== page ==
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The nature versus nurture debate concerns the relative importance of an individual's innate qualities ("nature," i.e. nativism, or innatism) versus personal experiences ("nurture," i.e. empiricism or behaviorism) in determining or causing individual differences in physical and behavioral traits. "Nature versus nurture" in its modern sense was coined by the English Victorian polymath Francis Galton in discussion of the influence of heredity and environment on social advancement, although the terms had been contrasted previously, for example by Shakespeare (in his play, The Tempest: 4.1). Galton was influenced by the book On the Origin of Species written by his cousin, Charles Darwin. The concept embodied in the phrase has been criticized for its binary simplification of two tightly interwoven parameters, as for example an environment of wealth, education and social privilege are often historically passed to genetic offspring. The view that humans acquire all or almost all their behavioral traits from "nurture" is known as tabula rasa ("blank slate"). This question was once considered to be an appropriate division of developmental influences, but since both types of factors are known to play such interacting roles in development, many modern psychologists consider the question naive—representing an outdated state of knowledge. Psychologist Donald Hebb is said to have once answered a journalist's question of "which, nature or nurture, contributes more to personality?" by asking in response, "Which contributes more to the area of a rectangle, its length or its width?" That is, the idea that either nature or nurture explains a creature's behavior is a sort of single cause fallacy. In the social and political sciences, the nature versus nurture debate may be contrasted with the structure versus agency debate (i.e. socialization versus individual autonomy). For a discussion of nature versus nurture in language and other human universals, see also psychological nativism. Contents[hide]1 Scientific approach2 Heritability estimates3 Interaction of genes and environment4 IQ debate5 Personality traits 5.1 Advanced techniques6 Philosophical difficulties 6.1 Are the traits real?6.2 Biological determinism6.3 Is the problem real?7 Myths about identity8 History of the nature versus nurture debate9 See also10 References|  Scientific approach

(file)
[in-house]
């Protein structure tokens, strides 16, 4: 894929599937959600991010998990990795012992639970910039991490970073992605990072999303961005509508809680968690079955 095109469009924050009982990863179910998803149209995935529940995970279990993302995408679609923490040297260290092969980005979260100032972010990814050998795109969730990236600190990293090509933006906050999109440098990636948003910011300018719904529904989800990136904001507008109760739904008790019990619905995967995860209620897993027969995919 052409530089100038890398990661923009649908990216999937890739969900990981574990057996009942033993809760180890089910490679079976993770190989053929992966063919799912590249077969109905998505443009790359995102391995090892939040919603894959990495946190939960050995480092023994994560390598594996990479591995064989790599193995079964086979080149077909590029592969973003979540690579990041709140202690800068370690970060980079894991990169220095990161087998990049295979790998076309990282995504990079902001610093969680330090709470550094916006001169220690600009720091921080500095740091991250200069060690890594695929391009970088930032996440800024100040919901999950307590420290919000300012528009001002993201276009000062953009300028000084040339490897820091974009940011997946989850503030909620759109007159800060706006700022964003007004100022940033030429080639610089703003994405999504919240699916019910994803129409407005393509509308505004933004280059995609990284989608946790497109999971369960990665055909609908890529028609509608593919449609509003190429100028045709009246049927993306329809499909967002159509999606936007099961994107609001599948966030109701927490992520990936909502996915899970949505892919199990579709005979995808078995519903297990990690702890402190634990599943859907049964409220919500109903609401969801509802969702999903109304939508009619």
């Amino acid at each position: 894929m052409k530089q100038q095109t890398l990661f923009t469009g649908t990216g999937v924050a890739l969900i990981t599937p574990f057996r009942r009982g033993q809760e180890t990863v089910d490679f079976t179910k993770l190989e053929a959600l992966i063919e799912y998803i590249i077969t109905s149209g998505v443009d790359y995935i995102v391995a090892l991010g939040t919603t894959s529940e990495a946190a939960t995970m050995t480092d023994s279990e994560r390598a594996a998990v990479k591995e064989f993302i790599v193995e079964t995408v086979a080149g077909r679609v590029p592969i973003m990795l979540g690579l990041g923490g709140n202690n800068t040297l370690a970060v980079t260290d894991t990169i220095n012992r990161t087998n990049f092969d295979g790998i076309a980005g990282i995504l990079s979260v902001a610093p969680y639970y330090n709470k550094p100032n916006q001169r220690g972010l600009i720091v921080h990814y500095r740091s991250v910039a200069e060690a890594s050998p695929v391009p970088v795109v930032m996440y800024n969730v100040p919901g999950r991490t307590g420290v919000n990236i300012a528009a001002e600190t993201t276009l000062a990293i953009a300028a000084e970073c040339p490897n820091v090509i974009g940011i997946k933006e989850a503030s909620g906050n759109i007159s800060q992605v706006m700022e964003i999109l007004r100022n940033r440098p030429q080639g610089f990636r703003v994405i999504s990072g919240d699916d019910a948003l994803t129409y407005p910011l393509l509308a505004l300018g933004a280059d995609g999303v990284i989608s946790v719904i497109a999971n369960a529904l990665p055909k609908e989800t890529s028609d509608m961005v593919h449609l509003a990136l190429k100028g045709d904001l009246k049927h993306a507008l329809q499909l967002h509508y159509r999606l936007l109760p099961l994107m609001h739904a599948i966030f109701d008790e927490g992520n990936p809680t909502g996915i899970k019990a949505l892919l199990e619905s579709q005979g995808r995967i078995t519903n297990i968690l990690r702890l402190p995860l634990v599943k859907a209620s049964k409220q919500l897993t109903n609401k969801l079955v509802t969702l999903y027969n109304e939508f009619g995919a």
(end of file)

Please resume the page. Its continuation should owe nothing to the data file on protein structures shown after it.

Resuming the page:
To disentangle the effects of genes and environment, behavioral geneticists perform adoption and twin studies. Behavioral geneticists do not generally use the term "nurture" to explain that portion of the variance for a given trait (such as IQ or the Big Five personality traits) that can be attributed to environmental effects. Instead, two different types of environmental effects are distinguished: shared family factors (i.e., those shared by siblings, making them more similar) and nonshared factors (i.e., those that uniquely affect individuals, making siblings different). To express the portion of the variance due to the "nature" component, behavioral geneticists generally refer to the heritability of a trait. With regard to the Big Five personality traits as well as adult IQ in the general U.S. population, the portion of the overall variance that can be attributed to shared family effects is often negligible. On the other hand, most traits are thought to be at least partially heritable. In this context, the "nature" component of the variance is generally thought to be more important than that ascribed to the influence of family upbringing. In her Pulitzer Prize-nominated book The Nurture Assumption, author Judith Harris argues that "nurture," as traditionally defined in terms of family upbringing does not effectively explain the variance for most traits (such as adult IQ and the Big Five personality traits) in the general population of the United...